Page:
This one fact - that the shutter speed you select and shoot at doesn't affect that portion of your image illuminated by your flash - seems to be the hardest for students in my classes to swallow, that is, believe! Obviously, the shutter speed you use does affect the overall outcome of the shot. But, a very slow or very fast shutter speed will not change how much light falls on your intended subject. Period. Syl Arena Illustration

OK, I get it. I understand why folks find this hard to believe. I didn't believe it at first either. After you've become so used to working your aperture and shutter speed, in conjunction with ISO adjustments, to get a pleasing shot, it doesn't now seem to make sense - all of a sudden - to hear you can forget about the shutter speed. No sense at all! But, see, it really does make sense when you consider how fast a flash fires and how fast a shutter can open and close. As Syl Arena states in his latest book, "Lighting for Digital Photography" (Peachpit Press, 2013, p. 176), "For most flashes, the longest flash duration is 1/800" second. So, it does not matter if your shutter is 1/60", 1/125", or 1/250" - the burst of flash will fit into any of those gaps." (Remember: When the lower number in a fraction is larger, it represents a smaller part of 1, of the whole! In other words, in the case of the shutter, it is a smaller slice of time. See the copy of Arena's illustration above. The yellow bars represent how long the flash lasts compared to the two horizontal lines representing 1/60 and 1/250 respectively!)) What this means is that the light present in the scene produced by the flash is there for an incredibly shorter time than your shutter is open due to shutter speed settings. On the other hand, the ambient light in the scene, that is, the constant light (e.g., sunlight, table lamps, overhead fluorescent lights, etc.) stays on and will continue to hit your camera's sensor as long as the shutter is open.

And, likewise, how large or small an aperture you use will influence how much the ambient affects your image. However - and this is the very important part to remember - the flash will always overpower the ambient, i.e., available light, when it comes to what the aperture "sees!"

So, repeat after me: Shutter speed controls ambient and aperture controls flash! Again, and again until it comes out of your mouth automatically! (Check point #14 on this page: http://pixsylated.com/blog/15-insights-new-speedliter/)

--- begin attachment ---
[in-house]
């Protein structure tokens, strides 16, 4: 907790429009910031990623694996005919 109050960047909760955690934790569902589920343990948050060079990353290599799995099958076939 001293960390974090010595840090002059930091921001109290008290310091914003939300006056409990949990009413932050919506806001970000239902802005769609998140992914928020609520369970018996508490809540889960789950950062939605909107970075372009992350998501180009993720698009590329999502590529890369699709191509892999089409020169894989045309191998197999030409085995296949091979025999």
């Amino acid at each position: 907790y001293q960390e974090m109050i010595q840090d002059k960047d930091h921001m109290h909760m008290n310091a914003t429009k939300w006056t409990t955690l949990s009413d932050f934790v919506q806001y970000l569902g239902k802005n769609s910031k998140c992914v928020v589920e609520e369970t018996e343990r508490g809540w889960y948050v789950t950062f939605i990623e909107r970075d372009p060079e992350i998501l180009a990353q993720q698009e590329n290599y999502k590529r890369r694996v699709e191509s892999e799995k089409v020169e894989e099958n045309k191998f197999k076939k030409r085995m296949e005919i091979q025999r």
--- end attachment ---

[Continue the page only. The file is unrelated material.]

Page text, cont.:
As much as I think chanting this sentence to yourself will help it sink in, I do know that seeing is believing. And practice helps us internalize behaviors better than anything. So, let's practice. Simply attach your external flash to your camera's hot shoe and switch it on to your flash's TTL mode. Turn on your camera and put it in Manual Mode (M). Don't worry if this is a mode you've never tried before. Just follow the instructions that follow. The idea in this exercise is to take a shot of exactly the same scene - a person if you have a patient friend or family member or, perhaps, a vase of flowers or some other still life object - so you may want to use a tripod. If you don't, try to frame each shot exactly the same. Set your ISO to 200, make sure your Flash Exposure Compensation is set to 0 (Check it on your flash AND on your camera!), and set your aperture to f/5.6. Let's start with a shutter speed of 1/15, hard to hold steady by hand, maybe, but we're not doing this to make a portrait for the ages. Take a shot. Check your LCD. Now speed up the shutter by one stop (Do you remember your full stops for shutter speed?). That would be 1/30, right? OK, now repeat this through the shutter speed range up to and including your camera's sync speed - e.g., 1/60, 1/125, 1/200 or 1/250, depending on sync speed.

All done? Now, review your shots. In each one of your images, the subject, splashed by the light from the flash, should look almost or exactly the same. Does he/she/it? What do you notice about the background as your shutter speed increased, that is, as the time your shutter was opened got shorter? Did the different shutter speeds seem to have any effect on the subject? Leave a comment and tell us what your experience was or write me with your comment.

In addition to teaching scheduled photography classes throughout the year, I am also available to do one-on-one tutoring or small group lessons designed to meet YOUR needs and what you want to learn in the area of photography, using flashes, or the use of Apple products and software. Give yourself the gift of learning: http://www.infotor.com/photoclasses! Check out my new special tutoring bundle: http://www.infotor.com/photoclasses/tutoringbundle.php!